The first thing I did was inspect my laptop on the outside. I can tell you that surprising as it is there is absolutely no damage clear to the human eye that I can see on the exterior body. From what I've heard the MacBook Pro shell is actually made out of a solid piece of aluminum. The hinge when you move the screen still feels the same as it did before too. I have quite the computer skills background, so I opened the case up just to give it a glace over with my magnifying glasses headset and a flashlight. I looked at the motherboard over and over for about an hour to double, and triple check that there was no damage to the motherboard (ie: cracks, broken solder, bent usb port that was in use during the fall, etc). From what I saw there was absolutely no damage to the important parts of the laptop. I had opened up the case before, and it looked pretty much the same... The only thing I noticed damaged, were the 3 screw holes that hold the laptop battery in place (one is under a black leftside sticker). Such a minor crack on each of the plastic screw holes (on the plastic battery body, not the aluminum laptop case). They were very minor cracks yet still in place, you'd have to look closely to see them. Now I can't remember well, but I think the last time I opened the case months ago they may have already been like that. & I may have just left it as they were. If so the damage could have been caused by over screwing at the factory. I'm not sure, but if not the fall may have caused it. So I took the battery out and super glued the screw holes back to the battery body properly (see attached photo). I could not, and would not disassemble the MacBook Pro motherboard, & other device pieces for a more thorough check over a 2 foot fall. I just don't think it's warranted to do so, being that everything else on the underside seems to be fine to the naked eye. I guess it would be going overboard...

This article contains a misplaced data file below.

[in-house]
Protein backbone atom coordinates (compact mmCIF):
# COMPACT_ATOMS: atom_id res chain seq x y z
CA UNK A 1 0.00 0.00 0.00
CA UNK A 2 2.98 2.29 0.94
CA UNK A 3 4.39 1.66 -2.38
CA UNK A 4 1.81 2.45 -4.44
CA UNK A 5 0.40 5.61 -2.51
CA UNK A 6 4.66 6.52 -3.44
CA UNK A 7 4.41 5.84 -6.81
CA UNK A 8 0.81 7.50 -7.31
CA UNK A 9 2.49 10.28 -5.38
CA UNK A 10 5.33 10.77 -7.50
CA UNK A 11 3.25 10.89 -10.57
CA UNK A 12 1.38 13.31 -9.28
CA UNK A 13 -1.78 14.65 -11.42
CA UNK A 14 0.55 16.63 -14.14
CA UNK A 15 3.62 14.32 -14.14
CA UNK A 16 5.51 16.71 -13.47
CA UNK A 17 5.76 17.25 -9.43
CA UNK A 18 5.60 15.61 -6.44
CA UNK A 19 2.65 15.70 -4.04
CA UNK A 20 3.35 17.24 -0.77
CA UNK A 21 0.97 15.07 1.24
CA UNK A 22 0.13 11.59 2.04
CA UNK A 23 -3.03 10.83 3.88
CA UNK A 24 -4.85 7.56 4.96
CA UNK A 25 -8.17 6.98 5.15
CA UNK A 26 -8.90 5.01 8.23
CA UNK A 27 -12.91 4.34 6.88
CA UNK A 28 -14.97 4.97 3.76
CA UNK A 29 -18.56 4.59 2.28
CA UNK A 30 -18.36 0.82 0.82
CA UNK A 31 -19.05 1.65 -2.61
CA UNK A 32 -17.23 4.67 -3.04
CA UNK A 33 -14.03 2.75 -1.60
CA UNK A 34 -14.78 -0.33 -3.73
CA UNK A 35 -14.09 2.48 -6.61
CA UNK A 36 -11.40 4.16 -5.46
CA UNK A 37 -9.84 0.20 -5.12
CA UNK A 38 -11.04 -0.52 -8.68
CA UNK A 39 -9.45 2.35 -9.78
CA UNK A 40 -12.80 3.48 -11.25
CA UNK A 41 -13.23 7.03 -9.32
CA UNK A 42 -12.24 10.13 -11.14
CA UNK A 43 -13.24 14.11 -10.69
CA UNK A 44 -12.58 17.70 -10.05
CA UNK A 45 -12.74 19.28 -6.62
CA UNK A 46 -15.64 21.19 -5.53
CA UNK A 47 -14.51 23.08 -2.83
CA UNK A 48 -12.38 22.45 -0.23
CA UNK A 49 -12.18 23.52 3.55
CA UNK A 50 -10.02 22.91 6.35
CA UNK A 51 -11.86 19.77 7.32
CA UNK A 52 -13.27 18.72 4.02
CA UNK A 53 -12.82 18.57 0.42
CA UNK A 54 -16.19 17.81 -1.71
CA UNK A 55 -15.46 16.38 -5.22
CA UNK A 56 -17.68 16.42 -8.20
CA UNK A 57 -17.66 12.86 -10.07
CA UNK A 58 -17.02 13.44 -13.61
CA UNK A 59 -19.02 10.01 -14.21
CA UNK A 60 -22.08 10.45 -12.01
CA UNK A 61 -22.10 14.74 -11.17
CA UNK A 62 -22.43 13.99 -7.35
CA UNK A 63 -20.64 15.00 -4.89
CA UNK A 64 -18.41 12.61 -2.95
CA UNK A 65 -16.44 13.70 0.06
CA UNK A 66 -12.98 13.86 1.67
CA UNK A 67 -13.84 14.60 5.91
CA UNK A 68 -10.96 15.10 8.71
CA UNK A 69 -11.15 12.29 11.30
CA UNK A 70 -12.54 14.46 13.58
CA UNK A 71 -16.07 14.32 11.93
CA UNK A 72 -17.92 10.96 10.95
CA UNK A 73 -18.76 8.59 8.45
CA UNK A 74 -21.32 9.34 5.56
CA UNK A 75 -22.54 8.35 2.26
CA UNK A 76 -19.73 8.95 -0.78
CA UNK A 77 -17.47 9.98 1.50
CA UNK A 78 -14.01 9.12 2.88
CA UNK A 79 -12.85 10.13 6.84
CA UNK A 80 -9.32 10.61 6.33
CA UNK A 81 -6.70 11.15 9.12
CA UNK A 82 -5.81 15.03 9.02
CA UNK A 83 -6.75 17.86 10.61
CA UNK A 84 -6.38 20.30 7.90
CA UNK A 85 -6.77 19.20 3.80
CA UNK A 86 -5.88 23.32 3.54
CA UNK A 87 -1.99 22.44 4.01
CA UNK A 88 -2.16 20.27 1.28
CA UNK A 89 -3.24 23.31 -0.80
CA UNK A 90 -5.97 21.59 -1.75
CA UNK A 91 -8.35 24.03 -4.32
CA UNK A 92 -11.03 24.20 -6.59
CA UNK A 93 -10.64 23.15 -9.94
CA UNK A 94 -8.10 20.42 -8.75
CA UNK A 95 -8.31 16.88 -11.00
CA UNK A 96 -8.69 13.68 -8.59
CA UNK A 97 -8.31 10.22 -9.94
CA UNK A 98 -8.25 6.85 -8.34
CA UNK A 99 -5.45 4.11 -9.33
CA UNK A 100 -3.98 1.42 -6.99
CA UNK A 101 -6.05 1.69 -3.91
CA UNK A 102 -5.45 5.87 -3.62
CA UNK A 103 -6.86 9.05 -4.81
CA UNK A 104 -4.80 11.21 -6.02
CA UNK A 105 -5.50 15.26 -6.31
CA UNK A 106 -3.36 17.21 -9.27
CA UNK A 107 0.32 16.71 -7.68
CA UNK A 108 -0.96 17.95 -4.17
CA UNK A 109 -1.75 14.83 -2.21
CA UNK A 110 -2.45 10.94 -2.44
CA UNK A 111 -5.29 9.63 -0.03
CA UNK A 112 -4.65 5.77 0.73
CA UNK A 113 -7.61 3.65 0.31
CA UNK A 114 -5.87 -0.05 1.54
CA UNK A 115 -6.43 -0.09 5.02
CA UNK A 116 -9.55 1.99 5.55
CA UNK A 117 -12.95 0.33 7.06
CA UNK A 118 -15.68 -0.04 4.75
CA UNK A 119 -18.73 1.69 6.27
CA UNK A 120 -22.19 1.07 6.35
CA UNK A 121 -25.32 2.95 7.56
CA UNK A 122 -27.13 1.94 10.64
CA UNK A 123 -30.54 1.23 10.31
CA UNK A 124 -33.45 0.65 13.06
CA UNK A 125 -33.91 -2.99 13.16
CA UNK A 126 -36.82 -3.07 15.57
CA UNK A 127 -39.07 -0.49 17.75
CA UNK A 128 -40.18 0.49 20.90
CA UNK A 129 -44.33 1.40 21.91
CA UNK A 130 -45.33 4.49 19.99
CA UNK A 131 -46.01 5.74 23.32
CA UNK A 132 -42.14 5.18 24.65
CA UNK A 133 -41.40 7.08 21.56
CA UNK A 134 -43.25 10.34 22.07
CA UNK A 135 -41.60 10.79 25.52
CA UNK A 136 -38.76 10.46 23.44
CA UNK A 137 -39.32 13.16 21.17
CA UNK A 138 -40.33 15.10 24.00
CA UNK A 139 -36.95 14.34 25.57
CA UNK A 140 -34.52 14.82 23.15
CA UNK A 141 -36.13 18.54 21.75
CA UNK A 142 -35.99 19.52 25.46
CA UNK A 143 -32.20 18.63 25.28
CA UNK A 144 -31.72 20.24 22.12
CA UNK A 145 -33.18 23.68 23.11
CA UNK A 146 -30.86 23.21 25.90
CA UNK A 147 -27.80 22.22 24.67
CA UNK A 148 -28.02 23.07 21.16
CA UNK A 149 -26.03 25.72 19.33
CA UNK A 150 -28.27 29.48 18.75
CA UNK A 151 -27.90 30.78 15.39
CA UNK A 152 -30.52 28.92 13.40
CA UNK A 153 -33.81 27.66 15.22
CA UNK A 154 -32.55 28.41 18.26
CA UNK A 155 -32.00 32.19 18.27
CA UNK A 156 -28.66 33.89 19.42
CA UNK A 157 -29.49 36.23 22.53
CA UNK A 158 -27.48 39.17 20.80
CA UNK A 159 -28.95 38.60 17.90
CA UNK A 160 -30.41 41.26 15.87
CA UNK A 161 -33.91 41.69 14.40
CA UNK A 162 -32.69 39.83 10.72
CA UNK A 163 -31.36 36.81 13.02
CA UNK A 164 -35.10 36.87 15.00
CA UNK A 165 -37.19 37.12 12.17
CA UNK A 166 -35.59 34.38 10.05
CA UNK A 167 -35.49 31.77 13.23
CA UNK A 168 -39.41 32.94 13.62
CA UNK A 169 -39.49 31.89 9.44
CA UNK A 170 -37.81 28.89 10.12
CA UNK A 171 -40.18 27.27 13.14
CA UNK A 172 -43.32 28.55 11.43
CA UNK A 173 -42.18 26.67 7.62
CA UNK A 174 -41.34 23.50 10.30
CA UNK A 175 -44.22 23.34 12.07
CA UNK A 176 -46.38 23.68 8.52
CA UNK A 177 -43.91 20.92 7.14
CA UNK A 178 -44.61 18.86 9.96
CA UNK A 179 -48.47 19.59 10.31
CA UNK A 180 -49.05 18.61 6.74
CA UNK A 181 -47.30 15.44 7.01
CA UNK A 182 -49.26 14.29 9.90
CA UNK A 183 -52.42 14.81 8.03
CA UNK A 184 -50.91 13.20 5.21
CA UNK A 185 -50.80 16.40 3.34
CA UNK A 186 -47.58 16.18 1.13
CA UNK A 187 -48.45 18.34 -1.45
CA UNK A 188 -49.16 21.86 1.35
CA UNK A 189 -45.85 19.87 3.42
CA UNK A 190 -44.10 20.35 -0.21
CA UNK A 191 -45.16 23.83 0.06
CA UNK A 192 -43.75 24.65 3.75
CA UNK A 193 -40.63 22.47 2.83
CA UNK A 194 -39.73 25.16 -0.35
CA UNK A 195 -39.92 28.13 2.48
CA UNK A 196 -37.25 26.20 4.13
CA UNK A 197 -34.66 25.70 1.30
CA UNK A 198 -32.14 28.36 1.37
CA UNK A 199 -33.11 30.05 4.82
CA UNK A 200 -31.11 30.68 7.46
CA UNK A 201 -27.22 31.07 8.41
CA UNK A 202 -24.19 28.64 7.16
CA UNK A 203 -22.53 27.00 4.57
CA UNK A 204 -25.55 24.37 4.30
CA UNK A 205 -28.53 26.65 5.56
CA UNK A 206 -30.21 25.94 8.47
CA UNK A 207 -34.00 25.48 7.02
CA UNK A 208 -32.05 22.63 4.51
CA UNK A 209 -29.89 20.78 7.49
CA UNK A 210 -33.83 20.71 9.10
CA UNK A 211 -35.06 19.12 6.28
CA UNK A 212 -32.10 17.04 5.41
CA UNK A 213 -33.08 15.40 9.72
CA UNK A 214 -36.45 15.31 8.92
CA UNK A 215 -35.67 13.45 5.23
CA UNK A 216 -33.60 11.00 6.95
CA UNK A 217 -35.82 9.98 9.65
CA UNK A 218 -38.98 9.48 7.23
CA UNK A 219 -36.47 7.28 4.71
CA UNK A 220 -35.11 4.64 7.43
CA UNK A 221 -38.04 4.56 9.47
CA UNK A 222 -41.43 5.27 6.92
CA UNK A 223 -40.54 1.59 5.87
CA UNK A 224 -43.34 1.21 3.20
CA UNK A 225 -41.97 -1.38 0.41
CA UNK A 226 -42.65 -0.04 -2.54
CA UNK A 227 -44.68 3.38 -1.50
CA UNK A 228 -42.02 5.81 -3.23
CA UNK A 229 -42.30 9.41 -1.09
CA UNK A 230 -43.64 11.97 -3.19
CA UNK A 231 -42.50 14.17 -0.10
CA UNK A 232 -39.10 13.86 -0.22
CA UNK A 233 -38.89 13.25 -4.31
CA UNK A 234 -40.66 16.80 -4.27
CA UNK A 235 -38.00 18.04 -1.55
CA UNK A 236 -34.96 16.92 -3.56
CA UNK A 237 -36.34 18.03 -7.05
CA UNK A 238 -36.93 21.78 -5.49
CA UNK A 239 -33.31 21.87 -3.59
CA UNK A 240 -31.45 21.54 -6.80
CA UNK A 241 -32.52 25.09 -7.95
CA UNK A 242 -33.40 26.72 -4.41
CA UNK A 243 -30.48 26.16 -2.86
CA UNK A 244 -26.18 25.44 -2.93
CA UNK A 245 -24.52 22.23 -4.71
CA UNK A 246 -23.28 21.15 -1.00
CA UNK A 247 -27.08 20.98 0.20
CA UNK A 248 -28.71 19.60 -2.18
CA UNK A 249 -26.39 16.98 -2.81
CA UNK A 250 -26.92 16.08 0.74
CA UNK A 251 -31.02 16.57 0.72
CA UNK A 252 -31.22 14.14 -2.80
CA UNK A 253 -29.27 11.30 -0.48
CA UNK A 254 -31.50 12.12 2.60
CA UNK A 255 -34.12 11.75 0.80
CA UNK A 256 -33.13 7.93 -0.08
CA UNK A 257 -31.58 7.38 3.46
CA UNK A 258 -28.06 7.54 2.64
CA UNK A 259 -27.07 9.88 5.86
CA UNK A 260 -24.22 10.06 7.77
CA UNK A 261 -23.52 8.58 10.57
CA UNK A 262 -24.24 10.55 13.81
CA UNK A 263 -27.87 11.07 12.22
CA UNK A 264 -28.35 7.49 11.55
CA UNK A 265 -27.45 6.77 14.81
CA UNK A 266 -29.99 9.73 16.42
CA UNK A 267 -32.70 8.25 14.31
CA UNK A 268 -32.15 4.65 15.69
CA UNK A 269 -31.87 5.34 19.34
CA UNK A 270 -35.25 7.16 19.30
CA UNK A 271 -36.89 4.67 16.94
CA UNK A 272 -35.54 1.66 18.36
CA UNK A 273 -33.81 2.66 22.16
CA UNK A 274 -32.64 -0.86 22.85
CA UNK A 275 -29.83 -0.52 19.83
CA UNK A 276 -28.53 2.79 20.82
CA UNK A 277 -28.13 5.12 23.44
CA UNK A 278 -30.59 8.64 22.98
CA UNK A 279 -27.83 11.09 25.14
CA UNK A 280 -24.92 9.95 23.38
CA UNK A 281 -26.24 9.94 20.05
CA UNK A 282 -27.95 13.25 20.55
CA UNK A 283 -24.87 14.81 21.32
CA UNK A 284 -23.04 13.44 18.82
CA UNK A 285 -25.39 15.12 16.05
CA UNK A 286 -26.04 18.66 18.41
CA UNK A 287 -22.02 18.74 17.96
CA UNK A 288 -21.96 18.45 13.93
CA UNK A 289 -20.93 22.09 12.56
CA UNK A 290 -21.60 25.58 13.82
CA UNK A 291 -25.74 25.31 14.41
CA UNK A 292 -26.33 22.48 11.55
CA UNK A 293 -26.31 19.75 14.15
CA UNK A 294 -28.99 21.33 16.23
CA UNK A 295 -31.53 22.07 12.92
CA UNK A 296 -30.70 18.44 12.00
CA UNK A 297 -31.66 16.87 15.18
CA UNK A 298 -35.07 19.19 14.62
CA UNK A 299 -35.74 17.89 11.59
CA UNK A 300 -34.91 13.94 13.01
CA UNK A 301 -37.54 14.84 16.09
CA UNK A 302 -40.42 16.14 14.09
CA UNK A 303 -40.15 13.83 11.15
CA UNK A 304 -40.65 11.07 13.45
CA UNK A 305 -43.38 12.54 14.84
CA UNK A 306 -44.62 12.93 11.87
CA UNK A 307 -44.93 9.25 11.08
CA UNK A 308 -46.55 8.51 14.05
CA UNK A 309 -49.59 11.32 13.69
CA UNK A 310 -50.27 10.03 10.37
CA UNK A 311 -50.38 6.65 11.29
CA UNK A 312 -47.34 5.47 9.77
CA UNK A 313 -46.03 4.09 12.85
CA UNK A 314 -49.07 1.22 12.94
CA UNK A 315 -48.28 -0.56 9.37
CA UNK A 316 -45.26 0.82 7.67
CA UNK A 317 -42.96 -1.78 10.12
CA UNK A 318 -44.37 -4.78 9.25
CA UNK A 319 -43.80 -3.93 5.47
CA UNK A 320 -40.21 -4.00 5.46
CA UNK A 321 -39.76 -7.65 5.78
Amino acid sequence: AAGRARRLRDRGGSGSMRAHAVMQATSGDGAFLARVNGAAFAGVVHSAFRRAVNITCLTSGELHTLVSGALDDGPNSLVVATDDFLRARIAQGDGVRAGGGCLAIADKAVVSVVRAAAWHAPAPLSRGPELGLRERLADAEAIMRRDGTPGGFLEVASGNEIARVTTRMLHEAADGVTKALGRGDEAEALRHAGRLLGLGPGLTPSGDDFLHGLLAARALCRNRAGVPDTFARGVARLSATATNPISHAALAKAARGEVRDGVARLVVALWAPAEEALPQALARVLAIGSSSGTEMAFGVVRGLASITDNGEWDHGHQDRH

A quick factoid: